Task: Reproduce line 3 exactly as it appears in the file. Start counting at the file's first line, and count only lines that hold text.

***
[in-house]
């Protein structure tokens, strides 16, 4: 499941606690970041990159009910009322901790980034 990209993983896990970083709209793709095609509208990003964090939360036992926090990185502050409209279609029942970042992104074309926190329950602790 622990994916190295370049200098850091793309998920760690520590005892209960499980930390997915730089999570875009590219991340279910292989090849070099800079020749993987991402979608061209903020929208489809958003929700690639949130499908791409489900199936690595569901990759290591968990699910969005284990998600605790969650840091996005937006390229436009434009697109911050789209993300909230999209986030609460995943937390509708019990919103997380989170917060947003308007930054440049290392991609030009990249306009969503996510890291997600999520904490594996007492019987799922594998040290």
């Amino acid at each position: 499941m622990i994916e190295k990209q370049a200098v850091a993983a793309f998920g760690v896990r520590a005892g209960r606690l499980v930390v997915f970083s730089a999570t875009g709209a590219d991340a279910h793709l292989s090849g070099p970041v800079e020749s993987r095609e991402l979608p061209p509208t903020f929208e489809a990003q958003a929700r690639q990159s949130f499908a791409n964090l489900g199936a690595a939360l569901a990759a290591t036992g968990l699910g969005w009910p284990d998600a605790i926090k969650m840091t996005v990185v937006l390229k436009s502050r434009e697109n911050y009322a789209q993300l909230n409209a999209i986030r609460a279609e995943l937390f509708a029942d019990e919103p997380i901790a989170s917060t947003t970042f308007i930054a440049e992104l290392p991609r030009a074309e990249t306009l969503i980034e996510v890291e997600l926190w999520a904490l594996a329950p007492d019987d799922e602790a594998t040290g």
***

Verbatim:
């Amino acid at each position: 499941m622990i994916e190295k990209q370049a200098v850091a993983a793309f998920g760690v896990r520590a005892g209960r606690l499980v930390v997915f970083s730089a999570t875009g709209a590219d991340a279910h793709l292989s090849g070099p970041v800079e020749s993987r095609e991402l979608p061209p509208t903020f929208e489809a990003q958003a929700r690639q990159s949130f499908a791409n964090l489900g199936a690595a939360l569901a990759a290591t036992g968990l699910g969005w009910p284990d998600a605790i926090k969650m840091t996005v990185v937006l390229k436009s502050r434009e697109n911050y009322a789209q993300l909230n409209a999209i986030r609460a279609e995943l937390f509708a029942d019990e919103p997380i901790a989170s917060t947003t970042f308007i930054a440049e992104l290392p991609r030009a074309e990249t306009l969503i980034e996510v890291e997600l926190w999520a904490l594996a329950p007492d019987d799922e602790a594998t040290g």